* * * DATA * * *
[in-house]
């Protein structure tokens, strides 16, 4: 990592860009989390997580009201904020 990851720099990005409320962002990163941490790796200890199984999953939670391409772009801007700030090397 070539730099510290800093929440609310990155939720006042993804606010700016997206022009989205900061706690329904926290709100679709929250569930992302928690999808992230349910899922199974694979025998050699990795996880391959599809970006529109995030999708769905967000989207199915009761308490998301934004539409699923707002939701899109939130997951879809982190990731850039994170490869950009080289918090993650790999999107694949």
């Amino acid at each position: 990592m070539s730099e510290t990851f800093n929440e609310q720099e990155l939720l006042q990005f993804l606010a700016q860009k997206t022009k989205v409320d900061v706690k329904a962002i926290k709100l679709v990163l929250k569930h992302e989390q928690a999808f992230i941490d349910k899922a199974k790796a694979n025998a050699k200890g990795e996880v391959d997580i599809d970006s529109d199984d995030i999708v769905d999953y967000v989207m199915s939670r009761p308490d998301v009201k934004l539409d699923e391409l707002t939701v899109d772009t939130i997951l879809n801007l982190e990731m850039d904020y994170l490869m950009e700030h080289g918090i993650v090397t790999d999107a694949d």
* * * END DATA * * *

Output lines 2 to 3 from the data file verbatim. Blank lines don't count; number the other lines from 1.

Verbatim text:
């Protein structure tokens, strides 16, 4: 990592860009989390997580009201904020 990851720099990005409320962002990163941490790796200890199984999953939670391409772009801007700030090397 070539730099510290800093929440609310990155939720006042993804606010700016997206022009989205900061706690329904926290709100679709929250569930992302928690999808992230349910899922199974694979025998050699990795996880391959599809970006529109995030999708769905967000989207199915009761308490998301934004539409699923707002939701899109939130997951879809982190990731850039994170490869950009080289918090993650790999999107694949």
């Amino acid at each position: 990592m070539s730099e510290t990851f800093n929440e609310q720099e990155l939720l006042q990005f993804l606010a700016q860009k997206t022009k989205v409320d900061v706690k329904a962002i926290k709100l679709v990163l929250k569930h992302e989390q928690a999808f992230i941490d349910k899922a199974k790796a694979n025998a050699k200890g990795e996880v391959d997580i599809d970006s529109d199984d995030i999708v769905d999953y967000v989207m199915s939670r009761p308490d998301v009201k934004l539409d699923e391409l707002t939701v899109d772009t939130i997951l879809n801007l982190e990731m850039d904020y994170l490869m950009e700030h080289g918090i993650v090397t790999d999107a694949d």